Sundance animated (and doc) shorts

KKUM (Kang-min Kim)

Our narrator says he doesn’t dream, but talks with his mom and experiences her dreams vicariously. This is brought to life with styrofoam-textured animation, all transforming objects, stop-motion-handmade-looking but from the lighting, dancing around and within the models, I assume it’s software… oh wow, no that was real styrofoam. Anyway, it’s an earnest appreciation of the filmmaker’s mom.

The Fire Next Time (Renaldho Pelle)

2D-looking, mostly wide shots without legible dialogue, city scenes following some young guys at a distance while a blackness slowly encroaches. During the night’s police riots the blackness catches up and they fall into sunken place. If it’s meant to be a James Baldwin adaptation, it’s not credited as such.

Ghost Dogs (Joe Cappa)

In 2D squigglevision, a roomba does a poor job cleaning after a party. Dog is locked in the laundry room while weirdly human-handed ghost dogs which look influenced by Chris (Simpsons artist) take over the house, levitating tennis balls, stealing food and masturbating to a dog food commercial on TV. This is the second short in a row to enter the sunken place. After a psych freakout the lone dog escapes, discovers satanic horrors in the basement, destroys the dog skeleton bone throne, I guess freeing the ghosts and himself as the malfunctioning roomba sets the house on fire.

Misery Loves Company (Sasha Lee)

Very short… fun flower-headed dance animation set to an autotuned track about being too cowardly for suicide and wishing a meteorite would destroy the planet.

GNT (Sara Hirner & Rosemary Vasquez-Brown)

Extremely Adult-Swimmie vagina-humor instagram girls, argh.

The Fourfold (Alisi Telengut)

If I’d made this sand-art visualization of shamanic spiritual rituals, I’d be pretty steamed to be programmed after the vaginal fungal infection thing instead of say, Ghost Dogs or the earnest one about maternal dreams. Pretty hypnotic.

Trepanation (Nick Flaherty)

A sunken-place hole opens inside a GTA apartment… holey creature rises, doing that 1999 horror movie twitch. I guess the human becomes the twitchy thing and vice versa, then they both jump into the hole.

Souvenir Souvenir (Bastien Dubois)

The filmmaker’s scratch-textured family-memoir thing contains another animated film in a different style, an Earthworm Jim exaggerated-cartoony war thing. He’s researching the Algerian war for a film project, trying to get his grandpa to talk about his own war experiences. But our guy doesn’t know how to make a film about war, and is bad at research. An imaginatively designed movie about the failure to make a movie.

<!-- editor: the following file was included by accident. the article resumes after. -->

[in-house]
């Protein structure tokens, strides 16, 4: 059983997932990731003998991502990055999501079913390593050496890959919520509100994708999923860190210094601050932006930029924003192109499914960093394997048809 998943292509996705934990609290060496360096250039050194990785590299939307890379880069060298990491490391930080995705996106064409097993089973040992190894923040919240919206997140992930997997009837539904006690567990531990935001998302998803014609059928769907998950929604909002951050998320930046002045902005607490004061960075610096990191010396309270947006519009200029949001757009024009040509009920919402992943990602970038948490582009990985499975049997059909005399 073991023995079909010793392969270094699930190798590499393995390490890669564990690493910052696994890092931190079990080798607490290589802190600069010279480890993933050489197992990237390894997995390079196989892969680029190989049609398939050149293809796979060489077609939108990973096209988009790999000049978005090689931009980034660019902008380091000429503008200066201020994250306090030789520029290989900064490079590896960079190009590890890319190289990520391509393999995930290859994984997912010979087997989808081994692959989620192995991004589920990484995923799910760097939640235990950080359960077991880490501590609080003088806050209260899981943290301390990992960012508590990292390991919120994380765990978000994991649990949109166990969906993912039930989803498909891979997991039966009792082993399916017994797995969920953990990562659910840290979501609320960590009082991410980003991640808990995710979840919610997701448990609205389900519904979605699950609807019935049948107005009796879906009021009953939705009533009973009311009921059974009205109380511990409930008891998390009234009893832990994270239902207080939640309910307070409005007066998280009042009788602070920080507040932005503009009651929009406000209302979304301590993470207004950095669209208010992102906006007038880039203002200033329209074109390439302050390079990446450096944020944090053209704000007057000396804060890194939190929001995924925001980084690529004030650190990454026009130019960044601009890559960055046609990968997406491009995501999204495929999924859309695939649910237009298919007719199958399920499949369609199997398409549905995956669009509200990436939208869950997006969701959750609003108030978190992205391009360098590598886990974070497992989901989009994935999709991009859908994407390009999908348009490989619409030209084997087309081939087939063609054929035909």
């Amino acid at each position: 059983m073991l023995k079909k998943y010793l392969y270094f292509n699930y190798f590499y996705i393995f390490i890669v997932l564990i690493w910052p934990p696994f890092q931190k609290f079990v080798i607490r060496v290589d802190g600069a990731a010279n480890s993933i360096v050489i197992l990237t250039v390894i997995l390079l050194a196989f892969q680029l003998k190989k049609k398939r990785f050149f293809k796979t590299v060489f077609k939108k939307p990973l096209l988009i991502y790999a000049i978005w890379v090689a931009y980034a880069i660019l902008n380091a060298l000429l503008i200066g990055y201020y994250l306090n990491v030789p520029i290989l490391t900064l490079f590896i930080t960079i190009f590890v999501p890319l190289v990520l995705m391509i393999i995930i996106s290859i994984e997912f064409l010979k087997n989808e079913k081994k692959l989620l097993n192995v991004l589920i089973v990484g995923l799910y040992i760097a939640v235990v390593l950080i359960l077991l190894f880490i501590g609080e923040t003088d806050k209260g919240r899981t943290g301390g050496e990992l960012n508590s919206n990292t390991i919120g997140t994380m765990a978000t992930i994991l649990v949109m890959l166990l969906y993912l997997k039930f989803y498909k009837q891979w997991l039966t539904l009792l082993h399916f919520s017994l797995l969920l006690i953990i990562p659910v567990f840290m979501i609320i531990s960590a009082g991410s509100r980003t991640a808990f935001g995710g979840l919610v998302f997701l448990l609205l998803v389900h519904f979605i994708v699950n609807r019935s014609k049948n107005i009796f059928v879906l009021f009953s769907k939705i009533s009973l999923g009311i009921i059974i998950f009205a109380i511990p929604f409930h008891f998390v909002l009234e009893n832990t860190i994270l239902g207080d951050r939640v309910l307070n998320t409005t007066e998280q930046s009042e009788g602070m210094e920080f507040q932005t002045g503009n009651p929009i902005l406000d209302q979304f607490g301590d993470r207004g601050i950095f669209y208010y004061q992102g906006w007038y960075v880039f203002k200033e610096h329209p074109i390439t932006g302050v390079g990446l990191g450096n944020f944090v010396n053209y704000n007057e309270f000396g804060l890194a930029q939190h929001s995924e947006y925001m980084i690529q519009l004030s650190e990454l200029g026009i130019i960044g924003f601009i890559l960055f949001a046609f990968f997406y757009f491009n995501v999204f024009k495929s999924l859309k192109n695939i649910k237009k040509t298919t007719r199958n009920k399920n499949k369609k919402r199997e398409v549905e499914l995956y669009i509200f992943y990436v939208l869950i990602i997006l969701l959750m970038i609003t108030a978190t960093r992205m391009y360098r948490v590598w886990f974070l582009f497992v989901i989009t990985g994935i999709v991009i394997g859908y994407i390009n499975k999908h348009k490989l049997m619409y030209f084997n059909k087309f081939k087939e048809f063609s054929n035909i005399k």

Little Miss Fate (Joder von Rotz)

When the tiger-riding hand-deity controlling the fate of a doomed dude takes a pornography break, its cleaning bird attempts to provide the guy a happier ending, but pushes the love button too many times leading to an uncontrolled devouring orgy-mass descending on the fate tower. The humor and animation are both extremely Superjail, therefore I enjoyed it.

I started to watch Doc Program 2, but after the first four shorts my next feature was starting, and I never made it back for the Jay Rosenblatt, which was the one I wanted to see in the first place.

A Concerto is a Conversation (Ben Proudfoot & Kris Bowers)

Concerto composer talks with his grandpa about his work… closeup interviews about racism in grandpa’s life growing up. Composer is playing the Disney symphony hall, and as the music he wrote rises inspirationally over the triumph-of-adversity stories, I got the feeling that all this was a Disney ad. The random shot of the great moment(?) when Green Book won best picture clinched it (ah nope, NY Times funded this).

My Own Landscapes (Antoine Chapon)

Monotone narrator talks about designing plant life for simulations… she writes scripts in Alma for military battle sims, focusing on lush trees and landscapes as self-therapy after war experiences. Lot of slow pans up army men, alternating with game footage (incl the map editor)

To Know Her (Natalie Chao)

Family home movies, wondering about a late mother.

The Field Trip (O’Hara & Attie & Ojeda-Beck)

“I need my CFOs to stand up.” Children run a business town for a day. Pretending to do finance, being sent away from the bank for not having the proper documentation, entering deposits into a crashing computer app, is whatever’s the opposite of cute. Very pre-pandemic: these kids touch their noses a lot.